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Privacy statement - Terms and conditions

automatic suspension remains in place in procurement challenge over integration contract

29 October 2018

On 17 October 2018, the High Court refused to lift the automatic suspension which has precluded NHS Surrey Downs CCG from awarding an Integration Contract to its preferred provider following a legal challenge under the Public Contracts Regulations 2015. Waksman J, sitting in the High Court Queen’s Bench Division (Technology & Construction Court), refused the application made by NHS Surrey Downs CCG (CCG) to have the automatic suspension lifted following Central Surrey Health Ltd’s (CSHL) challenge to the award of its integrated contract for adult services.


The CCG undertook a procurement exercise to appoint a provider for a £100million adult community services contract. The CCG’s vision was for a comprehensive health and care service for its resident population delivering locality-based models of care supported by a range of specialised services. CSHL, a not-for profit social enterprise, was the incumbent provider for the existing service, which it had run since 2006. 

The only bidder for the contract was the Integrated Dorking, Epsom and East Elmbridge Alliance (the Consortium), a provider alliance led by Epsom and St Helier University Hospitals Trust (the Trust) and of which CSHL was a part. CSHL alleges that the CCG had discouraged it from bidding in its own right and, instead, encouraged it to join the Consortium.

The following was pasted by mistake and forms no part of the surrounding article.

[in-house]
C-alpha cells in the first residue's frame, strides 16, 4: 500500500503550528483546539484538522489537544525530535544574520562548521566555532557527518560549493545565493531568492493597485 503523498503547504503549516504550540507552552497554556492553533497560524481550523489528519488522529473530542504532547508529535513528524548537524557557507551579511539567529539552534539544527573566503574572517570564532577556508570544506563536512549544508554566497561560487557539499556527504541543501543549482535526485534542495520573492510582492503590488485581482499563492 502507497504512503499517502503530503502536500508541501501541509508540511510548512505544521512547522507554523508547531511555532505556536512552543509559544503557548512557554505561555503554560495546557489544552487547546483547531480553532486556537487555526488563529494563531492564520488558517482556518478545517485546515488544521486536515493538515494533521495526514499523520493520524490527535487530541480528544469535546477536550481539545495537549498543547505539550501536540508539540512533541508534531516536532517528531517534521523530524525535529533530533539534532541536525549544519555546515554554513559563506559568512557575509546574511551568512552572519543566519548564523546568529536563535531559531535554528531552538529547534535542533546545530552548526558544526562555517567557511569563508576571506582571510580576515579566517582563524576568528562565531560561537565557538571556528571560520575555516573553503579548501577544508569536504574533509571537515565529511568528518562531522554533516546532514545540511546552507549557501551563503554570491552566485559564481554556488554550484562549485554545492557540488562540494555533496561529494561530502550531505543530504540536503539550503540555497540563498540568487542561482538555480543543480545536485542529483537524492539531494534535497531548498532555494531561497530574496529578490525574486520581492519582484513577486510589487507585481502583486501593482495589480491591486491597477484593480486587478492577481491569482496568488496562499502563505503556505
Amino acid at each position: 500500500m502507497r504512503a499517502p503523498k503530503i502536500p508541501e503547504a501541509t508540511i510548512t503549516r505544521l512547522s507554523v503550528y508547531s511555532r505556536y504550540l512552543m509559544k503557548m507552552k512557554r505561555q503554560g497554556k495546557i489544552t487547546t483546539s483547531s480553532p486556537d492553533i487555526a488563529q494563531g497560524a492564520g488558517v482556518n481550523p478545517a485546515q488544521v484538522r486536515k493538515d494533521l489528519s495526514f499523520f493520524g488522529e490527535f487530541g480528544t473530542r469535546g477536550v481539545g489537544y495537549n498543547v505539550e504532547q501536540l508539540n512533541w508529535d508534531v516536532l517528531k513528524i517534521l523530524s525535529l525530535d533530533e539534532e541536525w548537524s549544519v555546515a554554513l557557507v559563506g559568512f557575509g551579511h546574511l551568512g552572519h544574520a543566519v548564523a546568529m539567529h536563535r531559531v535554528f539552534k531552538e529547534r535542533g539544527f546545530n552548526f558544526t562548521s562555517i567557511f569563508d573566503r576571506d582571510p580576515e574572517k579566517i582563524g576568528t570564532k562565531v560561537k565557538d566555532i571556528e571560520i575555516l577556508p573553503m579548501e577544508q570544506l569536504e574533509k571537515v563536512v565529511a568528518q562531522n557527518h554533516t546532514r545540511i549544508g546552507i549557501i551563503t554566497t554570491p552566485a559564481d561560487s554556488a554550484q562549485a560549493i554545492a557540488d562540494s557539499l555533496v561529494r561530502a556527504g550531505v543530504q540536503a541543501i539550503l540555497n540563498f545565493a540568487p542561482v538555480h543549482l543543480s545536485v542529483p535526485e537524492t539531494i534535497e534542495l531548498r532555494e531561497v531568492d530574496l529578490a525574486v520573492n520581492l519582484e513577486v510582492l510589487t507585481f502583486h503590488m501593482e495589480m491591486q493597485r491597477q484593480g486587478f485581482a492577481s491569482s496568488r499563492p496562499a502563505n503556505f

In February 2018 the Consortium’s bid was accepted subject to a number of pre-conditions, including that the Consortium members had to enter into a binding joint venture agreement as between themselves. The Consortium members were subsequently unable to agree the terms of a joint venture agreement and CSHL was removed from the Consortium by the other members. Following this development the Consortium (minus CSHL) entered into a lengthy period of discussions with the CCG and asserted that CSHL’s staff would transfer to the Consortium. The CCG then proceeded to award the contract to the Consortium.

Whilst the case is at present unreported and the detail of the parties’ arguments is not known, it is understood that the claimant, CSHL’s, claim relates to whether its removal from the Consortium amounted to a material change which should have led to a new procurement process and whether there was a breach of the principle of equal treatment. The challenge from CSHL triggered the automatic suspension meaning the new service would not be able to go live in October 2018 forcing the CCG to extend the current contract (with CSHL) until February 2019 to allow this matter to be dealt with.

The decision

The decision as to whether to lift the Automatic Suspension was considered on the basis of the principles established in the American Cyanamid case:

  • whether there is a serious issue to be tried
  • where does the balance of convenience lie
  • whether there are any special factors
  • whether an award of damages would be an adequate remedy
  • and the burden of showing the suspension ought to remain in place lay with CSHL. 

Serious issue to be tried

In considering whether there was a serious issue to be tried Waksman J found that CSHL’s case was strongly arguable.